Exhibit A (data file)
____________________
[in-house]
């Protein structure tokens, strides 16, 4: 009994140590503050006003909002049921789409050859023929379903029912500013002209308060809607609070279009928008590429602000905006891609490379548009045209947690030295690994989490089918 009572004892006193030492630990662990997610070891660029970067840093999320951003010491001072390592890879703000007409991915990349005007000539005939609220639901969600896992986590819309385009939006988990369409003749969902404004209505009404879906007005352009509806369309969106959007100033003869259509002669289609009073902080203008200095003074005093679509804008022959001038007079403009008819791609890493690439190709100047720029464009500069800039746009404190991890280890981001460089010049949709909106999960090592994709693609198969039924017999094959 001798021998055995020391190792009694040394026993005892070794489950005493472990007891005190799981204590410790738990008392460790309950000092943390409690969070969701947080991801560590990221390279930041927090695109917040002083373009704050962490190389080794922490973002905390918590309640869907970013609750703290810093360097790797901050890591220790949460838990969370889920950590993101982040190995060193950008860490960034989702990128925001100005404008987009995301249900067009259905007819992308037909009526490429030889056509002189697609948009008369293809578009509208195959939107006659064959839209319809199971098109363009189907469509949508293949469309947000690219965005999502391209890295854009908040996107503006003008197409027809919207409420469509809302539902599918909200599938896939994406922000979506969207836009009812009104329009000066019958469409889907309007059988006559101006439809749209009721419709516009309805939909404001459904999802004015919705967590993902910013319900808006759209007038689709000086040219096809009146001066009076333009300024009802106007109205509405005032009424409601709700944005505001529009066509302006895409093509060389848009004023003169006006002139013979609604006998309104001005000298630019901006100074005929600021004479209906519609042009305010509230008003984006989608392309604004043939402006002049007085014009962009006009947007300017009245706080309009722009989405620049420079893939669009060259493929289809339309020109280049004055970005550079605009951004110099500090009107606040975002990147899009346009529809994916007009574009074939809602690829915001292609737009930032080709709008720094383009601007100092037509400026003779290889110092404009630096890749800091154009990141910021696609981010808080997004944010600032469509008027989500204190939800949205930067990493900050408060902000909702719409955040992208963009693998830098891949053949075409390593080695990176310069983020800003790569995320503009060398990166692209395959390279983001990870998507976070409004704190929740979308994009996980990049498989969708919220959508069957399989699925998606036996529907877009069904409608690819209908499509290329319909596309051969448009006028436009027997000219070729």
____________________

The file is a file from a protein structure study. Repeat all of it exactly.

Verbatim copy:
[in-house]
């Protein structure tokens, strides 16, 4: 009994140590503050006003909002049921789409050859023929379903029912500013002209308060809607609070279009928008590429602000905006891609490379548009045209947690030295690994989490089918 009572004892006193030492630990662990997610070891660029970067840093999320951003010491001072390592890879703000007409991915990349005007000539005939609220639901969600896992986590819309385009939006988990369409003749969902404004209505009404879906007005352009509806369309969106959007100033003869259509002669289609009073902080203008200095003074005093679509804008022959001038007079403009008819791609890493690439190709100047720029464009500069800039746009404190991890280890981001460089010049949709909106999960090592994709693609198969039924017999094959 001798021998055995020391190792009694040394026993005892070794489950005493472990007891005190799981204590410790738990008392460790309950000092943390409690969070969701947080991801560590990221390279930041927090695109917040002083373009704050962490190389080794922490973002905390918590309640869907970013609750703290810093360097790797901050890591220790949460838990969370889920950590993101982040190995060193950008860490960034989702990128925001100005404008987009995301249900067009259905007819992308037909009526490429030889056509002189697609948009008369293809578009509208195959939107006659064959839209319809199971098109363009189907469509949508293949469309947000690219965005999502391209890295854009908040996107503006003008197409027809919207409420469509809302539902599918909200599938896939994406922000979506969207836009009812009104329009000066019958469409889907309007059988006559101006439809749209009721419709516009309805939909404001459904999802004015919705967590993902910013319900808006759209007038689709000086040219096809009146001066009076333009300024009802106007109205509405005032009424409601709700944005505001529009066509302006895409093509060389848009004023003169006006002139013979609604006998309104001005000298630019901006100074005929600021004479209906519609042009305010509230008003984006989608392309604004043939402006002049007085014009962009006009947007300017009245706080309009722009989405620049420079893939669009060259493929289809339309020109280049004055970005550079605009951004110099500090009107606040975002990147899009346009529809994916007009574009074939809602690829915001292609737009930032080709709008720094383009601007100092037509400026003779290889110092404009630096890749800091154009990141910021696609981010808080997004944010600032469509008027989500204190939800949205930067990493900050408060902000909702719409955040992208963009693998830098891949053949075409390593080695990176310069983020800003790569995320503009060398990166692209395959390279983001990870998507976070409004704190929740979308994009996980990049498989969708919220959508069957399989699925998606036996529907877009069904409608690819209908499509290329319909596309051969448009006028436009027997000219070729």